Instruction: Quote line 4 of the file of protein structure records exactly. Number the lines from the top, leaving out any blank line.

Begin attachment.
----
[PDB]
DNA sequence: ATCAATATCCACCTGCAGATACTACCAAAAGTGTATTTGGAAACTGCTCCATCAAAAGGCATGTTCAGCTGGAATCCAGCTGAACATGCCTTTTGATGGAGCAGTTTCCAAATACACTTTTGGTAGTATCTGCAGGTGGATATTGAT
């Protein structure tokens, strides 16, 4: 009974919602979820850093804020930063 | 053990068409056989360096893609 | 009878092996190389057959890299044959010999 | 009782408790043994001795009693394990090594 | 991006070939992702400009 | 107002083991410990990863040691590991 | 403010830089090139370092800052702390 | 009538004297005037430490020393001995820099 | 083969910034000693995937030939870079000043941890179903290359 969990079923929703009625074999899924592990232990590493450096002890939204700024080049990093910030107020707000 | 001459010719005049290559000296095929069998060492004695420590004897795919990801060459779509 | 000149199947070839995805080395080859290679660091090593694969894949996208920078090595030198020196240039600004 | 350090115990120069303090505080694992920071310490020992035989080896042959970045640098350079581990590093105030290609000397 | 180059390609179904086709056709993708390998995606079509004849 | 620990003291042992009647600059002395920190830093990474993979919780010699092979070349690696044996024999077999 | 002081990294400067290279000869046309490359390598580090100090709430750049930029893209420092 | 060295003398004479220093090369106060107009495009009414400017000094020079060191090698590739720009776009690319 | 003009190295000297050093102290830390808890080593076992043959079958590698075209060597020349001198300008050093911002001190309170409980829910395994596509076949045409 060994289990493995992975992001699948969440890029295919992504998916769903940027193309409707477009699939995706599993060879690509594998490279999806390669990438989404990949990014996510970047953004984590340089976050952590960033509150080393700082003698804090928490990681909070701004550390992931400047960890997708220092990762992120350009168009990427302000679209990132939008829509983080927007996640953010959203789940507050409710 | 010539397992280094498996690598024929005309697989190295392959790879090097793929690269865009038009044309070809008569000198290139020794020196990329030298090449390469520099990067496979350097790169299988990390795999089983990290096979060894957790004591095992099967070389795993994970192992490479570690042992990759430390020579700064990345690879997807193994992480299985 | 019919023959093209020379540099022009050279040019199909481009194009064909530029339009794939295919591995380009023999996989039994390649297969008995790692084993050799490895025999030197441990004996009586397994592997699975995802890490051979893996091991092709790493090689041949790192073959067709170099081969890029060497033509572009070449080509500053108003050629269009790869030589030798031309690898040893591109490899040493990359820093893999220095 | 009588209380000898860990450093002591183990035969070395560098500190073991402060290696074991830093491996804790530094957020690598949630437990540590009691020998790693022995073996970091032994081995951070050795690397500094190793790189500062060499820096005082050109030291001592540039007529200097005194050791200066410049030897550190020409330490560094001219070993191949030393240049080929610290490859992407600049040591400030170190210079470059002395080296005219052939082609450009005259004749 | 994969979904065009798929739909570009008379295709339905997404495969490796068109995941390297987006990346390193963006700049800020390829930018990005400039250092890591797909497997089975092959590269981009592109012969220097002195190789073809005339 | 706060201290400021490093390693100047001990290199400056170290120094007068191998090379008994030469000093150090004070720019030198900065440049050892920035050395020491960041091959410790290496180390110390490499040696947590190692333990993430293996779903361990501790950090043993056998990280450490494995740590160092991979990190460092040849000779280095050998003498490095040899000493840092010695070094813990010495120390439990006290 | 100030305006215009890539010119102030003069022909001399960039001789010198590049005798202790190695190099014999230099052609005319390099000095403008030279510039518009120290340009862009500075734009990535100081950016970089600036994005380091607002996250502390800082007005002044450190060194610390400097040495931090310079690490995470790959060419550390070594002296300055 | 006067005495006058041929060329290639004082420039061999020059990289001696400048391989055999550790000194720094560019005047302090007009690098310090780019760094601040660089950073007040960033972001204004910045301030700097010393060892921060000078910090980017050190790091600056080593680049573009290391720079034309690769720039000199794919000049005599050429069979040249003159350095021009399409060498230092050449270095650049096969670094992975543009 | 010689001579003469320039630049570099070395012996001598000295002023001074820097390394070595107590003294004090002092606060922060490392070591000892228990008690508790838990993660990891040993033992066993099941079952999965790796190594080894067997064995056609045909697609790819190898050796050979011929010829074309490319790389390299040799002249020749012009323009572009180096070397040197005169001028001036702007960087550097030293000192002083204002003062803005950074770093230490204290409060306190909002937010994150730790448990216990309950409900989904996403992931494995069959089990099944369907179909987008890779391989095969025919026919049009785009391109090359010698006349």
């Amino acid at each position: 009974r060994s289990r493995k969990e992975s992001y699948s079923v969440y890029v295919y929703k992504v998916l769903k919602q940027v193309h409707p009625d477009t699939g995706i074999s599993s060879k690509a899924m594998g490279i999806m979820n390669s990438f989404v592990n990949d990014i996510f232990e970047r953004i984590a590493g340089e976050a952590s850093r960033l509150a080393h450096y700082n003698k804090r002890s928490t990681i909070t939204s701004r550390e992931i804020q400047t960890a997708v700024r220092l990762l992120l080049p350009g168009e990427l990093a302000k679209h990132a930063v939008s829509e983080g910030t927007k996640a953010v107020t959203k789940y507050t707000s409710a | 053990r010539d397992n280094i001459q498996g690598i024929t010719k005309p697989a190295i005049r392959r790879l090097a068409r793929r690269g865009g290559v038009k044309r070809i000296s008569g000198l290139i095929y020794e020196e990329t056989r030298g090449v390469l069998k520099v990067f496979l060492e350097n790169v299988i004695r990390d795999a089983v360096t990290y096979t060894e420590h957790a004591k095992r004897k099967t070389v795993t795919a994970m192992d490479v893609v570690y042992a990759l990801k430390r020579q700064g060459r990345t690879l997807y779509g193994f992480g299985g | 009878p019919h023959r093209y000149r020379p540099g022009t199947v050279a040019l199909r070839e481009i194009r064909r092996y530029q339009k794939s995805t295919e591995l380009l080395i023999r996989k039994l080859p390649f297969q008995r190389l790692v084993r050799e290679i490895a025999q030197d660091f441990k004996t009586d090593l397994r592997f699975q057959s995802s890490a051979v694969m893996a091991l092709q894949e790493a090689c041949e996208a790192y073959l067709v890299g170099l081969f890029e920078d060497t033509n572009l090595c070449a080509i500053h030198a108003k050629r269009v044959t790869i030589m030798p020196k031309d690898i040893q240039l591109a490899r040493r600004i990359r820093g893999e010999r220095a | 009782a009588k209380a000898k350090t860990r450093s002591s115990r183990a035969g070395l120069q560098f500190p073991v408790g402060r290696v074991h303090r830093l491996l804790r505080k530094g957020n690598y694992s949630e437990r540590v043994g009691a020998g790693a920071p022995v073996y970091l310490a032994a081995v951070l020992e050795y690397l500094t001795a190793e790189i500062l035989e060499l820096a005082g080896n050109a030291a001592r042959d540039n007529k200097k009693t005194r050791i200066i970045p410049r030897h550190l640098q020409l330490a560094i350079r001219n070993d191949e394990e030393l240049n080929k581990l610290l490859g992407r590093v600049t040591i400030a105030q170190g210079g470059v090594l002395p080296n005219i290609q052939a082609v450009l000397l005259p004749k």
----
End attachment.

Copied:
């Amino acid at each position: 009974r060994s289990r493995k969990e992975s992001y699948s079923v969440y890029v295919y929703k992504v998916l769903k919602q940027v193309h409707p009625d477009t699939g995706i074999s599993s060879k690509a899924m594998g490279i999806m979820n390669s990438f989404v592990n990949d990014i996510f232990e970047r953004i984590a590493g340089e976050a952590s850093r960033l509150a080393h450096y700082n003698k804090r002890s928490t990681i909070t939204s701004r550390e992931i804020q400047t960890a997708v700024r220092l990762l992120l080049p350009g168009e990427l990093a302000k679209h990132a930063v939008s829509e983080g910030t927007k996640a953010v107020t959203k789940y507050t707000s409710a | 053990r010539d397992n280094i001459q498996g690598i024929t010719k005309p697989a190295i005049r392959r790879l090097a068409r793929r690269g865009g290559v038009k044309r070809i000296s008569g000198l290139i095929y020794e020196e990329t056989r030298g090449v390469l069998k520099v990067f496979l060492e350097n790169v299988i004695r990390d795999a089983v360096t990290y096979t060894e420590h957790a004591k095992r004897k099967t070389v795993t795919a994970m192992d490479v893609v570690y042992a990759l990801k430390r020579q700064g060459r990345t690879l997807y779509g193994f992480g299985g | 009878p019919h023959r093209y000149r020379p540099g022009t199947v050279a040019l199909r070839e481009i194009r064909r092996y530029q339009k794939s995805t295919e591995l380009l080395i023999r996989k039994l080859p390649f297969q008995r190389l790692v084993r050799e290679i490895a025999q030197d660091f441990k004996t009586d090593l397994r592997f699975q057959s995802s890490a051979v694969m893996a091991l092709q894949e790493a090689c041949e996208a790192y073959l067709v890299g170099l081969f890029e920078d060497t033509n572009l090595c070449a080509i500053h030198a108003k050629r269009v044959t790869i030589m030798p020196k031309d690898i040893q240039l591109a490899r040493r600004i990359r820093g893999e010999r220095a | 009782a009588k209380a000898k350090t860990r450093s002591s115990r183990a035969g070395l120069q560098f500190p073991v408790g402060r290696v074991h303090r830093l491996l804790r505080k530094g957020n690598y694992s949630e437990r540590v043994g009691a020998g790693a920071p022995v073996y970091l310490a032994a081995v951070l020992e050795y690397l500094t001795a190793e790189i500062l035989e060499l820096a005082g080896n050109a030291a001592r042959d540039n007529k200097k009693t005194r050791i200066i970045p410049r030897h550190l640098q020409l330490a560094i350079r001219n070993d191949e394990e030393l240049n080929k581990l610290l490859g992407r590093v600049t040591i400030a105030q170190g210079g470059v090594l002395p080296n005219i290609q052939a082609v450009l000397l005259p004749k």